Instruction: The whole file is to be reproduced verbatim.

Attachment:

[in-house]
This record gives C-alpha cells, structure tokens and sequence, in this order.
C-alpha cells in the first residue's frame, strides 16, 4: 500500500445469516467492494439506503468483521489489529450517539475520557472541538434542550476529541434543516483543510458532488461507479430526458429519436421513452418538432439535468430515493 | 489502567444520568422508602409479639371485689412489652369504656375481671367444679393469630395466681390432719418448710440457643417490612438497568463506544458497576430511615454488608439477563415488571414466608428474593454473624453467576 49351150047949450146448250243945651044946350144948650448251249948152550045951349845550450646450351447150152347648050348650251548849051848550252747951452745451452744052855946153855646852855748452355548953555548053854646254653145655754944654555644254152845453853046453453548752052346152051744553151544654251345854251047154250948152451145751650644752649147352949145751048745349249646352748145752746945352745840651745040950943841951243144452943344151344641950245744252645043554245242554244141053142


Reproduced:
[in-house]
This record gives C-alpha cells, structure tokens and sequence, in this order.
C-alpha cells in the first residue's frame, strides 16, 4: 500500500445469516467492494439506503468483521489489529450517539475520557472541538434542550476529541434543516483543510458532488461507479430526458429519436421513452418538432439535468430515493 | 489502567444520568422508602409479639371485689412489652369504656375481671367444679393469630395466681390432719418448710440457643417490612438497568463506544458497576430511615454488608439477563415488571414466608428474593454473624453467576 49351150047949450146448250243945651044946350144948650448251249948152550045951349845550450646450351447150152347648050348650251548849051848550252747951452745451452744052855946153855646852855748452355548953555548053854646254653145655754944654555644254152845453853046453453548752052346152051744553151544654251345854251047154250948152451145751650644752649147352949145751048745349249646352748145752746945352745840651745040950943841951243144452943344151344641950245744252645043554245242554244141053142